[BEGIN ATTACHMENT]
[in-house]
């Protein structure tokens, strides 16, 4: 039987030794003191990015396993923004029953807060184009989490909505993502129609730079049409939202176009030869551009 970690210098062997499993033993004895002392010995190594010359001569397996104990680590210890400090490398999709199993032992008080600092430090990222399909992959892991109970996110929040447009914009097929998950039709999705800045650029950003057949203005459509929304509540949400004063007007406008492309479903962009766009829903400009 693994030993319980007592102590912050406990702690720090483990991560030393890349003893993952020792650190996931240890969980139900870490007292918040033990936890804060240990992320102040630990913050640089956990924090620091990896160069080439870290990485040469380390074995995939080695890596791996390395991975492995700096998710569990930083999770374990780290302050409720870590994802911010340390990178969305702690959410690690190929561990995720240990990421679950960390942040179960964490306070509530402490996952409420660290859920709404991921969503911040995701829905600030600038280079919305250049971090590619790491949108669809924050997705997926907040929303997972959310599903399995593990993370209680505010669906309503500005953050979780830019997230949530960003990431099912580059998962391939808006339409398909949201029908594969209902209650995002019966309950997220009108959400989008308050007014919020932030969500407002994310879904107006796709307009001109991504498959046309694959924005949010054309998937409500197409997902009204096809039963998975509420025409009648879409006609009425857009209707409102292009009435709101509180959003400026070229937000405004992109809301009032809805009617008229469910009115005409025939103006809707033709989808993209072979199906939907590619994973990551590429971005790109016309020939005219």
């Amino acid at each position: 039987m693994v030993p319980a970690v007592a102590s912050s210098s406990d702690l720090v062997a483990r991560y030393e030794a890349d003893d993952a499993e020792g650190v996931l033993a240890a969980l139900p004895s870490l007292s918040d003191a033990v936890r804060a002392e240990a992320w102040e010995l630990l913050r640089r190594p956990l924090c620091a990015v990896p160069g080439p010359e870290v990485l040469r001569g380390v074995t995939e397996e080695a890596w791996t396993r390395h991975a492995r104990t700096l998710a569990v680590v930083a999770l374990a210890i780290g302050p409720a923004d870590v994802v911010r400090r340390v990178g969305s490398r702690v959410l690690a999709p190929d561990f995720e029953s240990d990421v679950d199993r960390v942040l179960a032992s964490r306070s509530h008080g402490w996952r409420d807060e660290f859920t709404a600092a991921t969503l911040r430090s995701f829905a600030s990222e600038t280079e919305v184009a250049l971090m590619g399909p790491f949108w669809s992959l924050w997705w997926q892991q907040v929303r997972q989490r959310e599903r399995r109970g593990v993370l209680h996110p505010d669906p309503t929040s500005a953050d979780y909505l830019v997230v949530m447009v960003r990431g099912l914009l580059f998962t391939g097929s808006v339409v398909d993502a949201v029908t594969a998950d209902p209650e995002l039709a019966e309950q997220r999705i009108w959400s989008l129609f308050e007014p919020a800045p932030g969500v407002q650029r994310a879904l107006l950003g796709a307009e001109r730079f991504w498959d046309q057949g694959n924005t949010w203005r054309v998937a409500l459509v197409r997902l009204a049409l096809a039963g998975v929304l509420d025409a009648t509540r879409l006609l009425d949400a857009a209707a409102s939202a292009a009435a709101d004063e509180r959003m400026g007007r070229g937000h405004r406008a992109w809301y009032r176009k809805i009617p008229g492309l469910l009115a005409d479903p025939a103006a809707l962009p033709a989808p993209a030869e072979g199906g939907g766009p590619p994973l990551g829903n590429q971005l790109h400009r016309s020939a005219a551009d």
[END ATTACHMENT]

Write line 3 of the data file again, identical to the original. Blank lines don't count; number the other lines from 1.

């Amino acid at each position: 039987m693994v030993p319980a970690v007592a102590s912050s210098s406990d702690l720090v062997a483990r991560y030393e030794a890349d003893d993952a499993e020792g650190v996931l033993a240890a969980l139900p004895s870490l007292s918040d003191a033990v936890r804060a002392e240990a992320w102040e010995l630990l913050r640089r190594p956990l924090c620091a990015v990896p160069g080439p010359e870290v990485l040469r001569g380390v074995t995939e397996e080695a890596w791996t396993r390395h991975a492995r104990t700096l998710a569990v680590v930083a999770l374990a210890i780290g302050p409720a923004d870590v994802v911010r400090r340390v990178g969305s490398r702690v959410l690690a999709p190929d561990f995720e029953s240990d990421v679950d199993r960390v942040l179960a032992s964490r306070s509530h008080g402490w996952r409420d807060e660290f859920t709404a600092a991921t969503l911040r430090s995701f829905a600030s990222e600038t280079e919305v184009a250049l971090m590619g399909p790491f949108w669809s992959l924050w997705w997926q892991q907040v929303r997972q989490r959310e599903r399995r109970g593990v993370l209680h996110p505010d669906p309503t929040s500005a953050d979780y909505l830019v997230v949530m447009v960003r990431g099912l914009l580059f998962t391939g097929s808006v339409v398909d993502a949201v029908t594969a998950d209902p209650e995002l039709a019966e309950q997220r999705i009108w959400s989008l129609f308050e007014p919020a800045p932030g969500v407002q650029r994310a879904l107006l950003g796709a307009e001109r730079f991504w498959d046309q057949g694959n924005t949010w203005r054309v998937a409500l459509v197409r997902l009204a049409l096809a039963g998975v929304l509420d025409a009648t509540r879409l006609l009425d949400a857009a209707a409102s939202a292009a009435a709101d004063e509180r959003m400026g007007r070229g937000h405004r406008a992109w809301y009032r176009k809805i009617p008229g492309l469910l009115a005409d479903p025939a103006a809707l962009p033709a989808p993209a030869e072979g199906g939907g766009p590619p994973l990551g829903n590429q971005l790109h400009r016309s020939a005219a551009d």